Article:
hlve not s'een 't even th f: e' id of this
awu 0:erm, whi2ch, while it b'a 1e: to
:cae th,at the w0ori l wa at ant en 1 an.i
s.ed :ns it * ' or th\e 1:okne2s of
r : en bra c I E v ni 'e oi'' - i::ih:lit:a:s of
'H'niv Avr-s so accuto:nd to du.-t ster-,
were seiz7 1 ith the u'' terrer, ne :er
1'r -evra hors pre' ns there were in
dica.-m (of a to' al around the hiorizon,
1na 1 m'i:miteS pas t as-es of dusteclouds
pae rapi! overhead, com ing from the
2nhwit 'hrn alm''ot a~ q1uick as iij:tunmg
. xwa lenvele ini toa da:k::Iess ; we c:tnnioe
I :d a or to exnret cs the thick, palpable ob
surt ty wh i h m over and arot all.1 No
en ul a-temp to oe or even see shelter,
ut all stond rout(d to o g'ounid. P'eople
ul that the st 'o:'' . t Uic e1 i lee en A
ad sh'ook asi bu to api.ee n bury
all their inates in thtu
It being dinnter htour the hotei were erned
ed, anid iln t he con fusin no c:mdies could be
It :iher could the gas be'luited, as it was
te zine roof5, g:ast , (' -'-8 n.i c"it
iall directrions. At the not4 s~ varis lien
t he el:a rouf fell in it wvias th oogt thec hn se
w:s f:i.!'g, and people ru:d.id ab ut madly
sone jumpred from the corridor into the y.ard.
-At tm.tytr 0e mi-:s ra:t hve o lc
tovnt nean w g:iinnoer tho1g) tie ii,
Can1opy of dulst, aniii in li-:e niutes more we
Co11l see ou-Sve s istinctly. Then the
rain poiured*downi torrents, asorbing the
dust and rulninl, through the streets in
streams of ,ik backness.
The Tiibur-e tates a oung man committed
suicie froum frigh dur:ig the storm. In the
subirbs numerous casualties are mentioned,
as also in port.
T o .rtiern ayivas stiffered much.
Palrmio platform blwn away and two men
killd. 1 Qerano station carried away and
tih (electic wires broken.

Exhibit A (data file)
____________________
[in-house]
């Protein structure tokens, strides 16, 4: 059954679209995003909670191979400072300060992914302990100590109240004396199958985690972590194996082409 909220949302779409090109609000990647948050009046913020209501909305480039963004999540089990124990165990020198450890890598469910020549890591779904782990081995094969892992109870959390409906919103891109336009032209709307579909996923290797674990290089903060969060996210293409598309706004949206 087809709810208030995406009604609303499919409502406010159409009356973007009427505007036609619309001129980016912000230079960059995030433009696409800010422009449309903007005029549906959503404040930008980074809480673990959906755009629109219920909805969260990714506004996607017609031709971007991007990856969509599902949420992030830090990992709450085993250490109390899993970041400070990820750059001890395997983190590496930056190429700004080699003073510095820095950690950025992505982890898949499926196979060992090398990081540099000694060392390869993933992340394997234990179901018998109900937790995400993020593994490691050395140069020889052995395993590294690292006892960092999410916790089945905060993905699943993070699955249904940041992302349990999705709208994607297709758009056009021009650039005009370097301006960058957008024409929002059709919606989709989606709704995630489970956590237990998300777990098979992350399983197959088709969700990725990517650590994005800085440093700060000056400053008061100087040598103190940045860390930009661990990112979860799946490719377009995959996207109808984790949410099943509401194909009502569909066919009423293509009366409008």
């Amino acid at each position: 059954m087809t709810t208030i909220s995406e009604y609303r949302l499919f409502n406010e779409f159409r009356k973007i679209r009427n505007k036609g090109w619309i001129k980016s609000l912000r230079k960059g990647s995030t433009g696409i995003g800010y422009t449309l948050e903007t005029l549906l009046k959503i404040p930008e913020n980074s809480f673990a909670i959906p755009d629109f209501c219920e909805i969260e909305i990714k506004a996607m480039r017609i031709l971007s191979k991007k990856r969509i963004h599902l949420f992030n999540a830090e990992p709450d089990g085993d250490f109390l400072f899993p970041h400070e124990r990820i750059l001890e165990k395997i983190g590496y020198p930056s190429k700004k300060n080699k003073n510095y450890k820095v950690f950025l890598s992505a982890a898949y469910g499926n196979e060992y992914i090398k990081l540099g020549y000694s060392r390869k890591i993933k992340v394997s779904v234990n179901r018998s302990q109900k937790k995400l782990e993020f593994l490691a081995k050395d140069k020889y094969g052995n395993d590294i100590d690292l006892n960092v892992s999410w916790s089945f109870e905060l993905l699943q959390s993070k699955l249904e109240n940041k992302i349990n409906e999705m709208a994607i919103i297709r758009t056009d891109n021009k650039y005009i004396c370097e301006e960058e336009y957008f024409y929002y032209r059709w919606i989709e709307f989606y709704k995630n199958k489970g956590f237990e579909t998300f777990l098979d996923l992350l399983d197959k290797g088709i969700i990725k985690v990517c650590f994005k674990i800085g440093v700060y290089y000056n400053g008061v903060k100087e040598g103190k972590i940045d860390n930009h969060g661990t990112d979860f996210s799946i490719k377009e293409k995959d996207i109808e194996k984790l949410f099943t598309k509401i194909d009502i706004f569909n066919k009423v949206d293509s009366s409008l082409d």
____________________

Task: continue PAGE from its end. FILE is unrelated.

Tihe Westcern RaikwayI has lhad the stations
of M !,i and Merlo uiroofed ; also a shed inl
the iazo once. Forty persons were inl the
Merlto station when tihe roof lind pi1lars were
cVrried away u : t hailIv, al ec aped unhurt.
T'he trret ~of Morena Church is bkwn down.
The loss inl the river is very severe.
Sm1) bo.at I tthle roads upset, and it is
fEared all has drowned. The Captain of an
American barl threw out a bouy, but all tr
no purjo'se.
Tile schooner C'harlotte capsizcd in the
roads. Severd vessels have gone to her relief.
A lighter, with wool bales, was capsized in
the canl:1.
A pilot boat in th,e harbor was also blown
over captai and( thr'ee Sailors drow ned.
Aiothcr pI,t boat, of Senor Ioeval, also
supposeI to he lst; no trace of her.
The b-at of a Spanith vesse!, with p,;ot and
th ree aiiorca,,izedl in the roads; ali lo t
but one man, - 1iCd up by an American
M"ost peole -V ly th t s-nelh a storm was
n bfr atei~ t in luns Avres. The dust
i :td: vt of sixty to seventy
d :a itsrc was "1110 to te.," being
enlto the st ron'gest hiurricane.
I inct repov t gives a list of sixtv-throe
1r.i and al b 1 low II down in the city ; but
the fr \Of the storl as spent on the otil
irts, and~ w h,. r fresh reports of wile.
sPr.ad damgen . Ini wwne picc some shingles
vero c%rridI a i acof three hundred yatus,
:' penera.ing~ a tI 1 raof, and another
*mtingope a' horse' fireheadl as tog
t 'aknie. Im carts we.e thrown into a
ai ., and, in on e bul l okk c,I,art was seen,
with the osen, suSpend-Id in the air. A friend
of ours was carrivd oi is balconh; a distaice
of twenty yards, and -hen lightly deposited
%n tt m -a.
Hop f5r the South.
The prospect of a general war in Europe
1 a:re h b n ) (to d e lop its,-lf inl a vast
e:1ratfl ofL th a pTple taa this~ cutay. At
the ~CoC oa o civil wa. there 'as an ,impet
us .;I this direct'on, but te impedinm gete
ral war on the ote act e f th A tl ntic seems
to have accalert the migration Westward
he arrialts of emigrants from th12 diffet
COUrieis in Europe, for the past five niontihs,
b: been a greatcl tis vear thaln for the stne
;c o ti:ne for may, years past. BY late
nwfrom Euirop, (p: iv,ate letters as well as
pMi ed statemnitrs in the new:spapers,) we
learn that harge number.s of emugrants are
aitinga, at the ports of Europe, transporta
tion to An;rica.
The Nashvifl Lon al :acian prop
cri'y inm(i ires what is to be the result of all
ti!S extensi'.e emig~ation ? It is thle duty of
the phiiloso:.huic statesman to cast the result
andl tell us5 W hether it is goo o)~r evii for us,
ndo, accordinag to that judgmiet, advise the
proper steps to be takena to enicoturage or chec~k
this rarnid growathl of a foreigrn piopulaition.